THE BLOG

The Truth About Organic

02/07/2013 04:07 pm ET | Updated Apr 09, 2013

Farmers Don and Andrea Cascun wake up every morning at six to feed their chickens. On the weekends, their three young kids wake up, too, to help bring the chickens out to graze on open pasture after a night's sleep in hoop houses that protect animals from predators. The chickens' grass-fed diet is supplemented with custom made local feed to ensure no growth hormones or antibiotics get anywhere near their chicks. When the weather permits, chickens, goats and ducks roam freely on the Cascun's 125 acres all day long. During the winter baby goats can often be found on the family's living room floor getting bottle-fed in front of the fire to keep warm. Most of the animals are processed by Don and Andrea on the farm in their very own New York State-inspected 5A processing facility. And yet, because Cascun Farm can't afford the USDA organic certification, the family, who sells fresh meat to restaurants and retail stores like Eataly in NYC, has had a disadvantage in the market-place.

Food labeling isn't black and white. Two of the most preferred and overused words in food promotion are "organic" and "natural." Generally defined, "natural" and "organic" mean close to nature and imply a suspicion of factory farming and chemical engineering. Paul D. Swanson of Gastronomica explains that the development of "organic" and "natural" as food descriptors is a relatively recent phenomenon in reaction to the overuse of chemical fertilizers and pesticides common in modern conventional farming. Over the years, as Swanson points out, in order to mitigate consumer anxieties about the source of food, producers adopted rustic images of family farms and rolling pastures to recreate romanticized connotations about farming in their marketing efforts.

Unfortunately, labels like these have often created illusory representations of many products; while certified organic prohibits the use of synthetic fertilizers, sewage sludge, irradiation, and genetic engineering, often organic doesn't necessarily mean close to nature at all. The industrialization of organic farms has resulted in a greener system of factory farming, but many operators have replaced synthetic fertilizer with compost, manure and imported minerals; synthetic pesticides with overused organic pesticides; and "cage free" pasture raising with organic feed lots, an oxymoron in and of itself. Unlike "organic," "natural" has remained largely undefined, resulting in consumer confusion and even lawsuits about misrepresentation.

In this labeling landscape, small farms often end up getting the short end of the stick compared to their "certified organic" large-scale counterparts. Large grocery stores and food chains often prefer to do business with organic factory farms because they provide cheaply produced USDA certified food that consumers feel warm and fuzzy buying (to many consumers, the organic label appears to offer at minimum a greater level of healthfulness and safety than non-organic alternatives).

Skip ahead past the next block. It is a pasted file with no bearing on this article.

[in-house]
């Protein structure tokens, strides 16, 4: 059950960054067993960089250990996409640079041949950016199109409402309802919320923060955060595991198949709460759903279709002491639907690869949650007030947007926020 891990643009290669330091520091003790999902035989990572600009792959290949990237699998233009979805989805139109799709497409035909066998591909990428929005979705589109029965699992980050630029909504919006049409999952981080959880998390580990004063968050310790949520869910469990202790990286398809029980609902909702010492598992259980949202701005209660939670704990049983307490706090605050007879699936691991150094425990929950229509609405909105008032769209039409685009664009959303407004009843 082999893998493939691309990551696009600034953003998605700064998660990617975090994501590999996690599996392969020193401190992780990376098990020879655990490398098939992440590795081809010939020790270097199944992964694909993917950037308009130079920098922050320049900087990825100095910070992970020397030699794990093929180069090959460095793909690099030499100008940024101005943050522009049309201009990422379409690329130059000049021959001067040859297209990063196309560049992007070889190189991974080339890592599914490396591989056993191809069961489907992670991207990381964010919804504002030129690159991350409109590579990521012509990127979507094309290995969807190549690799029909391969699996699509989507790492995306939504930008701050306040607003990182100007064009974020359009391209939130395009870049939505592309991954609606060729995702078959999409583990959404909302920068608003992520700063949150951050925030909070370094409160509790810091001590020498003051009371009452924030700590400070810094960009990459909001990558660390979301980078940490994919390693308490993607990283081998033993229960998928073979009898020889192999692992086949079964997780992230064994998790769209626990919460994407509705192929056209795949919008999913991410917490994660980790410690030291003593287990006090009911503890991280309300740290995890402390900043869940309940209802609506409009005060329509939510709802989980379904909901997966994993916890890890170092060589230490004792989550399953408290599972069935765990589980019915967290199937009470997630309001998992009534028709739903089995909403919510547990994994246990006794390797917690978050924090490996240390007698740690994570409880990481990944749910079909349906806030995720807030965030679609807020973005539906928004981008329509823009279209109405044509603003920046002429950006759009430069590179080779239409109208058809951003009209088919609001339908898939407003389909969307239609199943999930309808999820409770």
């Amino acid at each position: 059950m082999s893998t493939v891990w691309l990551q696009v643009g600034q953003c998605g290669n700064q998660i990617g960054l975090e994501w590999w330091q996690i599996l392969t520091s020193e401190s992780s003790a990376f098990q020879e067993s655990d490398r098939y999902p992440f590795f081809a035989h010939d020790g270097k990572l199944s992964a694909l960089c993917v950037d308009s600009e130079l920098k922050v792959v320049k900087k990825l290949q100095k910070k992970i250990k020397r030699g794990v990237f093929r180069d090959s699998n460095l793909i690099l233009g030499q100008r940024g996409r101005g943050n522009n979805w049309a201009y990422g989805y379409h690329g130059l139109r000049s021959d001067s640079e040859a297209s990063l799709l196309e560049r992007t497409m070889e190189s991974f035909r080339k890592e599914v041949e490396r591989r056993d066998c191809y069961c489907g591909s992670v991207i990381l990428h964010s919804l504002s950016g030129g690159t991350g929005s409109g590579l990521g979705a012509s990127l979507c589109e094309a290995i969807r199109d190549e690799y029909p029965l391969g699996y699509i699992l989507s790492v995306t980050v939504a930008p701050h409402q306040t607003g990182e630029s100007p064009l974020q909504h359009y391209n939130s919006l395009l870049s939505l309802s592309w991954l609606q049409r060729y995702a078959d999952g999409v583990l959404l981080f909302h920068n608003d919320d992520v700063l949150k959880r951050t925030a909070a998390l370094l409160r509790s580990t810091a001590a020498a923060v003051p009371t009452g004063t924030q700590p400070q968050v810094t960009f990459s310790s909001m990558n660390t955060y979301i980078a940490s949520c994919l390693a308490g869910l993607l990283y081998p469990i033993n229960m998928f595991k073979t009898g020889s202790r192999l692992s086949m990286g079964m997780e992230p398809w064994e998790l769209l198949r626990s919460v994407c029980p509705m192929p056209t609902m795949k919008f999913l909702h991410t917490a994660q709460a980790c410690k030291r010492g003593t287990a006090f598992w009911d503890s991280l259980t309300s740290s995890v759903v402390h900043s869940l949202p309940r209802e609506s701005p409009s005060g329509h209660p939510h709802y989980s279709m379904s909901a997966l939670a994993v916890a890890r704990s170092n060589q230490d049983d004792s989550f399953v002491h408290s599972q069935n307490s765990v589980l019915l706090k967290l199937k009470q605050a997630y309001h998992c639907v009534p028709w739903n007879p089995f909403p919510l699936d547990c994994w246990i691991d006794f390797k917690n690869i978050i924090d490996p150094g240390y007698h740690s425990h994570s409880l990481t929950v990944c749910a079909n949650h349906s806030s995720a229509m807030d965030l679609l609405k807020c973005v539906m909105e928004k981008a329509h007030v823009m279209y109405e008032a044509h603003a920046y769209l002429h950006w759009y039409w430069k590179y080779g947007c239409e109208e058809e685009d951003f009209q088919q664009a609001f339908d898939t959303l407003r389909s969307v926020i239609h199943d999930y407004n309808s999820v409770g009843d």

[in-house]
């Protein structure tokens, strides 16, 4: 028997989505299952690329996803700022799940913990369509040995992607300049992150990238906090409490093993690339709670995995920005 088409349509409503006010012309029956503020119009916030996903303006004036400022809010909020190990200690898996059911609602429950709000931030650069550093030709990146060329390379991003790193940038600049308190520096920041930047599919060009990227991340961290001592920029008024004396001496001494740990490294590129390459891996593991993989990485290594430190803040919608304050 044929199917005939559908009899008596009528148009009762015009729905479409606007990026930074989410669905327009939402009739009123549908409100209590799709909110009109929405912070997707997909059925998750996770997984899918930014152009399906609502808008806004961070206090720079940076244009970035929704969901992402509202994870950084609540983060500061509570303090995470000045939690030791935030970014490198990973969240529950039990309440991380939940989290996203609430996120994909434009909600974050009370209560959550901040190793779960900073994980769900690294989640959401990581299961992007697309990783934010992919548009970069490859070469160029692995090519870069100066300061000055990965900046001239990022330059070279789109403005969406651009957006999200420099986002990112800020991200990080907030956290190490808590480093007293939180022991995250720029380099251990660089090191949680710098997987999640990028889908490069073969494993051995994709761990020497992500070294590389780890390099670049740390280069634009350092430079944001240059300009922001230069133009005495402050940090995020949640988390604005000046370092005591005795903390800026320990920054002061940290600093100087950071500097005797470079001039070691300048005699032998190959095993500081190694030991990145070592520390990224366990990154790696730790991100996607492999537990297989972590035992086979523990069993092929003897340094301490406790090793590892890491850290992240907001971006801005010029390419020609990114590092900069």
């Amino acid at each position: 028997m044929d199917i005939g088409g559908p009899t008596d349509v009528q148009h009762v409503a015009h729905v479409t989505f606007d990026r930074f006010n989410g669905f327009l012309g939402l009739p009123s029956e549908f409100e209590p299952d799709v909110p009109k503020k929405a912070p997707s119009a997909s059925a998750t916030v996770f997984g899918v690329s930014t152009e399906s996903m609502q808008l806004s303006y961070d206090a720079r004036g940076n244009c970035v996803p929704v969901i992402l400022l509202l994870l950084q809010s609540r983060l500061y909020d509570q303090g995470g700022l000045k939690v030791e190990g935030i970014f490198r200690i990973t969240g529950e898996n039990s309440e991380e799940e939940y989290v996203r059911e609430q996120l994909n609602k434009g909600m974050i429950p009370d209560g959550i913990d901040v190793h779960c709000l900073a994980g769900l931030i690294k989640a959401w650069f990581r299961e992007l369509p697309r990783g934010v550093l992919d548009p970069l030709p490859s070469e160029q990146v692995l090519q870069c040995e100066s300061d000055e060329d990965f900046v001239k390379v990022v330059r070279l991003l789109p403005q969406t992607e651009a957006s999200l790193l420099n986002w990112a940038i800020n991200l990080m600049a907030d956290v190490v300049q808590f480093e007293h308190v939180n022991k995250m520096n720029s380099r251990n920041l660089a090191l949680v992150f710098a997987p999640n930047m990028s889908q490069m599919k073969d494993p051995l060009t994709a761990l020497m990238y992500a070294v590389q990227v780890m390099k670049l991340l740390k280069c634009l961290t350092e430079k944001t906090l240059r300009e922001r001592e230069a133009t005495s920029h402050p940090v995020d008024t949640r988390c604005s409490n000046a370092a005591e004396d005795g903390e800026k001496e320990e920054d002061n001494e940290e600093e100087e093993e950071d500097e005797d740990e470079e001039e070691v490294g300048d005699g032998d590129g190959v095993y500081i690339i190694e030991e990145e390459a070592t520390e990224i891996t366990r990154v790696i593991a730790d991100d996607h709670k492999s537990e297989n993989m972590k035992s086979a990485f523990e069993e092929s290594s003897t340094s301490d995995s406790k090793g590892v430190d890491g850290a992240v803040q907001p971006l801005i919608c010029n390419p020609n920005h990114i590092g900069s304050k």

But as we've seen, "organic" and "natural" labels are no guarantee of ideal quality. Under the North East Organic Farming Certification regulations, an organic chicken could be raised in cages and given only a few minutes to roam on pasture as long as it's fed certified "organic" feed (and the farm meets other organic specifications). "My goal is to offer a healthy alternative to grocery store chicken that is raised properly and affordable for every family," Andrea Cascun says. "Even if my farm could afford the organic label, I don't believe it would make my product any superior."

So, if we've been following the organic and natural guidelines, how do we know if we've been treating our bodies right? (Not to mention our animals and our environment.) Wading through and understanding labels can be cumbersome. Thankfully, several experts, writers and small businesses have attempted to provide resources to help consumers make educated choices. For the avid reader, there's What To Eat by Marion Nestle, which offers a detailed guided tour of the supermarket, explaining differences between food labels, packaging and health facts. For the tech-savvy, apps like Fooducate help inform those browsing for healthy brands through a simple rating scale. Also, the Clean 15 and the Dirty Dozen guides are terrific tools to better understanding which fruits and vegetables should be purchased organically and which are clean enough to spare some change on. To be safe, always try to go directly to the source, as many small farms -- both organic and non-organic -- are doing it right. Just look at the Cascuns.